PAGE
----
Here we show how we put up wood pickets on a fence. These are pressure treated cedar.
In this video we look at how to build a wooden privacy fence that my wife and I built for our new investment property. The total cost was under 3,000 including new tools. house walk through: https://youtu.be/g-Dgrkn2jqE Nikki's instagram: https://www.instagram.com/nikki_ingram75/ My instagram: https://www.instagram.com/ianmingram/?hl=en Our business http://yourhomesold2day.com/
Here is a look at our picket fence installation around the veg garden. FENCING TOOLS WE USE - Post Spirit Level - https://amzn.to/2riQUlw 150mm Fencing Auger - https://amzn.to/2rlS1Bg Post Mix - https://amzn.to/2FD32TQ String Line - https://amzn.to/2riFyhB CONTACT US email@example.com OUR SOCIAL NETWORKS Facebook - https://www.facebook.com/restorationc... YouTube - https://www.youtube.com/therestoratio... Twitter - https://twitter.com/RestoCouple Instagram - https://instagram.com/restorationcouple/ OUR BLOG http://www.restorationcouple.com/ Music by http://freemusicarchive.org/music/jahzzar/
More tips and tricks learned while building a 6 foot wood privacy fence. This is Part 2. The fence is built following the slope of the land. Wooden posts are 4x4 with the corners being 6x6. The wood rails are 2x4, and the wood boards are 1x6 inches. All wood is pressure treated (wolmanized). I show you how to fit the boards around the corner posts. Watch Part 1 -Installing the rails https://youtu.be/UxCxQq3DkgM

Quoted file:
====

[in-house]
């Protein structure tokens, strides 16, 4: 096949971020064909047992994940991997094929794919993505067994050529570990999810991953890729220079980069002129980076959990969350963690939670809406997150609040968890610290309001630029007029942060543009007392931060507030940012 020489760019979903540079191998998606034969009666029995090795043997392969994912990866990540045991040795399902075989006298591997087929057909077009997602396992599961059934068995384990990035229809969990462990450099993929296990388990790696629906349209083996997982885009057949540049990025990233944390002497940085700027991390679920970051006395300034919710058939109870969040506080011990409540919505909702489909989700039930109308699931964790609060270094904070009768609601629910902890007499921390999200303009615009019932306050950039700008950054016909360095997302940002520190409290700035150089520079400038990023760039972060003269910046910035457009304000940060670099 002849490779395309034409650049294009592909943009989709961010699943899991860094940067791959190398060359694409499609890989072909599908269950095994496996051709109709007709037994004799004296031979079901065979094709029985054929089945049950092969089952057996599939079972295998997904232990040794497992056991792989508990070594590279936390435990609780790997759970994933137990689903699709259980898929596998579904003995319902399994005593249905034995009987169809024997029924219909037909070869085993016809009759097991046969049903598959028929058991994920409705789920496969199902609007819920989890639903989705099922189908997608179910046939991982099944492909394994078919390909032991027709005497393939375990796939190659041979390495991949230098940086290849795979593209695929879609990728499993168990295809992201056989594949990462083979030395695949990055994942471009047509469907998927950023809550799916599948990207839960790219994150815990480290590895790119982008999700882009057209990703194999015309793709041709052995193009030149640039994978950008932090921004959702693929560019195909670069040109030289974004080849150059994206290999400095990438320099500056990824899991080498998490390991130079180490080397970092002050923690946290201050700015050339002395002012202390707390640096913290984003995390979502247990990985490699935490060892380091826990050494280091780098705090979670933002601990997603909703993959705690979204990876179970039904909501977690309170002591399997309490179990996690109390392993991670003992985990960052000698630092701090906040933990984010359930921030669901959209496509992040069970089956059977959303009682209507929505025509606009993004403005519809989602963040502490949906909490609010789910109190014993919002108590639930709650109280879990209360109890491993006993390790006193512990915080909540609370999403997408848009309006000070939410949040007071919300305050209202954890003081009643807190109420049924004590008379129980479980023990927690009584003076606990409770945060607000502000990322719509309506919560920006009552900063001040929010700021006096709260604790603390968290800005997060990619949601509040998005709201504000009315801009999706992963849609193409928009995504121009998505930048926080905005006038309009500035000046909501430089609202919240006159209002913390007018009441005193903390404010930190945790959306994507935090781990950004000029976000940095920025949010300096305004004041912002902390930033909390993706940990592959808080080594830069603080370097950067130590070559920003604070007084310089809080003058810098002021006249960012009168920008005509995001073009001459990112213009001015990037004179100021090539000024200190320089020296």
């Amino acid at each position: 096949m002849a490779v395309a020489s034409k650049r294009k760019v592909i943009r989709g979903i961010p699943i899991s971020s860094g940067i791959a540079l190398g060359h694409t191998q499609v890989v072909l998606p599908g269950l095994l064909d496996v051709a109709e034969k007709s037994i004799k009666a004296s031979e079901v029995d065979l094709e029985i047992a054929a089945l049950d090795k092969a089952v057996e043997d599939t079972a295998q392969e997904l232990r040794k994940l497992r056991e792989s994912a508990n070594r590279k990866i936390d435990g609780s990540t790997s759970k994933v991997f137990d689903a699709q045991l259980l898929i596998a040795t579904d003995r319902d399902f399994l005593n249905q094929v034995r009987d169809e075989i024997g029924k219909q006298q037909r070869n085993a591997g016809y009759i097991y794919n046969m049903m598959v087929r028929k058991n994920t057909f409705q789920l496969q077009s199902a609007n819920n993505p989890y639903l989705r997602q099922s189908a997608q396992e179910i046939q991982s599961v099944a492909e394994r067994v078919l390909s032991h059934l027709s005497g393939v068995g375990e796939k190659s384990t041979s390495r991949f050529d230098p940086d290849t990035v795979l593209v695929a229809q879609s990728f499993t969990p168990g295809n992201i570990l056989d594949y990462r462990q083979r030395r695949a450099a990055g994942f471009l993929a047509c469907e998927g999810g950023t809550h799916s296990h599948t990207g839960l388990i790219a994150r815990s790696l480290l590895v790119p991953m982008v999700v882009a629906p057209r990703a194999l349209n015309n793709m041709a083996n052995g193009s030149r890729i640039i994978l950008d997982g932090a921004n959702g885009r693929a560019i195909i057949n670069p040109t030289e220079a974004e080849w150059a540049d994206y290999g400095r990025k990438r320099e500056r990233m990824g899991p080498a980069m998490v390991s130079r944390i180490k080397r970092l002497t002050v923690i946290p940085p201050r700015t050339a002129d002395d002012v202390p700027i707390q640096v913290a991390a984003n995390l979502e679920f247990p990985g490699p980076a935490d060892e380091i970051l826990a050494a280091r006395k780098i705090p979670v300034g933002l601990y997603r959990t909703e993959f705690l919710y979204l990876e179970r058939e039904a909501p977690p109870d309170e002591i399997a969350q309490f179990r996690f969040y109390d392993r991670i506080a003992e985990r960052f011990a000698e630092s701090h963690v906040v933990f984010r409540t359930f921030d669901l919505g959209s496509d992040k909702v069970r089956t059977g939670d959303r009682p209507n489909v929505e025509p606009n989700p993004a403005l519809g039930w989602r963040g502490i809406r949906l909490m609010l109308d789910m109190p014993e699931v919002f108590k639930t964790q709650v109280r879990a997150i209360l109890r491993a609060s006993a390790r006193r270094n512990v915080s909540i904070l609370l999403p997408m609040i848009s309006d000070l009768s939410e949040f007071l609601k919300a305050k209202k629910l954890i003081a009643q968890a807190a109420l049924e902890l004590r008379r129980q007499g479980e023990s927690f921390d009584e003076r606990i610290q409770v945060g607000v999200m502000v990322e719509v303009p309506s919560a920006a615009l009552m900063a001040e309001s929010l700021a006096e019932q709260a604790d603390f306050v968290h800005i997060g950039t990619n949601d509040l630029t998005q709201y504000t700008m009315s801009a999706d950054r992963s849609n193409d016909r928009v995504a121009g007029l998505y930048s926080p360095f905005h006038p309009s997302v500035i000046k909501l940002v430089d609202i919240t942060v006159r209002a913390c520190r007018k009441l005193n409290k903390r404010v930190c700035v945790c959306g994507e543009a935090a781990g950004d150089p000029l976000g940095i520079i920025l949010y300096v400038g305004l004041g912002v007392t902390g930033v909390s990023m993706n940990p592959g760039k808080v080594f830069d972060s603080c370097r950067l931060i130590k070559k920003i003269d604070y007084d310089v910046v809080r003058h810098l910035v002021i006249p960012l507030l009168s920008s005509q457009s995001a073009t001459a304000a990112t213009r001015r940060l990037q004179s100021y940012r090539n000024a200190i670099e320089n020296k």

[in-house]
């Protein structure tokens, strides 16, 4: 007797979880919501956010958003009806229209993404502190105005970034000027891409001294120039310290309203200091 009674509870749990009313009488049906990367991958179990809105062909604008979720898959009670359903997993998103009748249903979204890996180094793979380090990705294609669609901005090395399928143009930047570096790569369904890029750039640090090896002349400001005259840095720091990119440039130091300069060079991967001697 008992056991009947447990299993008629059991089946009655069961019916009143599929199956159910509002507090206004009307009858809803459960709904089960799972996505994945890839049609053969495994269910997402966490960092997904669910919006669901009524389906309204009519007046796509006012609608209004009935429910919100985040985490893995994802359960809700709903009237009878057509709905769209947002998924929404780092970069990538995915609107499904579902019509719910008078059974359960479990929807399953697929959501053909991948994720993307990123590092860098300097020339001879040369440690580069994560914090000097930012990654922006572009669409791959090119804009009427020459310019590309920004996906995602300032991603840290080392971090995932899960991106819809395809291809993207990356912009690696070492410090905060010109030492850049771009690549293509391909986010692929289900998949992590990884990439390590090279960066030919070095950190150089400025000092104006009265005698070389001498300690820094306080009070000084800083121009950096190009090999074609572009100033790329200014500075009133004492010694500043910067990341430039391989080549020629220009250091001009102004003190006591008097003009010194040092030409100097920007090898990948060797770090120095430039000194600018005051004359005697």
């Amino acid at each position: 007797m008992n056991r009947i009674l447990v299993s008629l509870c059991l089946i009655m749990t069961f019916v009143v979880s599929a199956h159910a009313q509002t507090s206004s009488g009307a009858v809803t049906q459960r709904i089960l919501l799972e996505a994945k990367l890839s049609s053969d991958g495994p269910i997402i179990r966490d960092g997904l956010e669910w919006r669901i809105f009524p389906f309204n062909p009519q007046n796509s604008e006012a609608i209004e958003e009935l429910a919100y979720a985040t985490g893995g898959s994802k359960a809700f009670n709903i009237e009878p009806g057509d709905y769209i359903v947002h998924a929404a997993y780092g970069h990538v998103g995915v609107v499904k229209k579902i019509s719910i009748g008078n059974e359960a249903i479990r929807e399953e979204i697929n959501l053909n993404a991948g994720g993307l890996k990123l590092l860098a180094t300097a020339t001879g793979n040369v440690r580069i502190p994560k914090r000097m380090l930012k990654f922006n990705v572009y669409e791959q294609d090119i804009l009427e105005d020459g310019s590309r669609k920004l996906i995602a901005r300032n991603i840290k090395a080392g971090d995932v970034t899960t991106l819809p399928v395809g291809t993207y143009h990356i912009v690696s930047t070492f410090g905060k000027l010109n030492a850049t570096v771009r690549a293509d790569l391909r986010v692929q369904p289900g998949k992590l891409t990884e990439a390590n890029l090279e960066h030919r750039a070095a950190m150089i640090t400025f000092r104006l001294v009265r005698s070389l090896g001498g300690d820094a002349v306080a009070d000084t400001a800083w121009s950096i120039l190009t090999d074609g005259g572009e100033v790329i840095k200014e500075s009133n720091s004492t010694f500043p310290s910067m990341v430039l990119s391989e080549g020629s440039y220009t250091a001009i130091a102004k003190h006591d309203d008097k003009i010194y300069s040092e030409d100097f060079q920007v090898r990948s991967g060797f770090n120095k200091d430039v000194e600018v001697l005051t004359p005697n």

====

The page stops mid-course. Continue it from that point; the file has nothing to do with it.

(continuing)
How to Build a Wood Fence Is going to be a classic pick up that's up to this point when the poster said 0:04the layout and construction techniques are almost identical to the larger 0:07privacy fence we built there was one minor difference we were able to use an 0:12eight-inch bit for the power auger for digging post holes with a four-by-four 0:15posts to attach the strangers to the post we're gonna data about an inch and 0:21a half on the post and then set the stringers into the notch this means more 0:25sideways cutting with the circular saw to cut down an inch and a half at its 0:33lowest point we've run it across the line for the top of the day though and 0:38across the bottom line when we make a few more cuts in the middle 0:49a hammer breaks the pieces out the bottom of the data are attached with 1:09Tenpenny galvanized casing nails we cut our stringers out of 18 foot lengths of 1:14lumber yard attempt on her little sister post here are spaced apt on center this 1:21means we have to start a new stringer every to post to make sure that the 1:26joint between the streamers balls right at the center of the post for the 1:40classic picket fence is a point and you can probably get the tops cut to the 1:44proper shape for you at a shop somewhere you might also be able to get precut 1:47prepackaged pictures 1:48the nice thing about making them yourself if you have complete control 1:51over the style you choose to create you also can choose the type of wood design 1:56we're creating with our pickets is going to form something of an arc kind of a 2:00diff 2:01yeah scalloped anyway potala pickets are going to go on the post in the shorter 2:07pickets will go in the center of the comment sections we're going to start 2:10along the back fence with these post pickets it almost done 2:14yeah 2:20right there that's perfect 2:23works on the bottom to its not too long clearance be good to attach the picket 2:28we use a penny nails then we repeat the procedure with the picket on the other 2:33end of this section 2:44and i'm mark the top of the pickets and where they line up with the top of the 2:56top strength now have to do is figure out where to cut off the bottom of the 2:59pickets so once we nailed to the strength they won't be hitting the 3:02ground we're going to start with the center picket in the distance from the 3:05top of a stranger to the ground 3:093737 yeah yeah that's right I'm on my lines 3:46to give us even spacing to establish the bottoms and you may not have even 4:04anything out of work after cut off some of the bottoms just to even on our lines 4:08so we're going to snap a chalk line about an inch and a half up from the 4:12ground you sir 4:20saw this is a fairly tough cut we have to move this off slowly and firmly told 4:27the board doesn't chip up yet 4:36now we can start to think about the gate and one here 4:40gates tend to say the side that's not supported by the hinges will drop a 4:43little so you always want to have a diagonal cross piece from the top of the 4:47left side to the bottom of the hinge side for support ya mind we position 4:54this piece and market for cutting and now we've got some framed pieces of meat 5:01we can start connecting them directly to each other that will cover the gate are 5:14going to follow the same curve pattern at the best defense will try to match up 5:18the spacing to ok you're doing fine pickets one spacing three inches between 5:22ok we lay out the pickets just like we did on the fence sections working from 5:28the center out holding the frame pieces together we can remove the nails that 5:38hold the gate down we also put in short blocks to fill in the spaces at the 5:46sides will V's to mount the hinges and latches the last elements of the frame 5:57are to my pores running vertically along the sides behind the outside pickets the 6:02strike is it possible to look better 6:05ok 6:05nails on her in addition to solid post you want to have good strong hard work 6:18and was large corrosion resistant hinges and long non rusting screws now we can 6:28set the gate in place we use blocks to get at the proper height from the ground 6:32and we use quarter inch spacers to get it the proper distance from the posts ok 6:37I got the bottom line up to you it looks lined up to me it's finally market here 6:42where we need to pre-drilled holes we have a 10 inch bid for the number eight 7:01this is the simplest kind of the two pieces just screw in 10 long opposed the 7:25other along the gate with a couple of things to think about when working on 7:29gates first of all make certain there's plenty of clearance under the gate 7:33that's why we have this one on the low side had we put the hinge appear on the 7:36high side when the gates opened up the low part of the gate would have been 7:40hitting on the grown as you work with larger gates don't be afraid to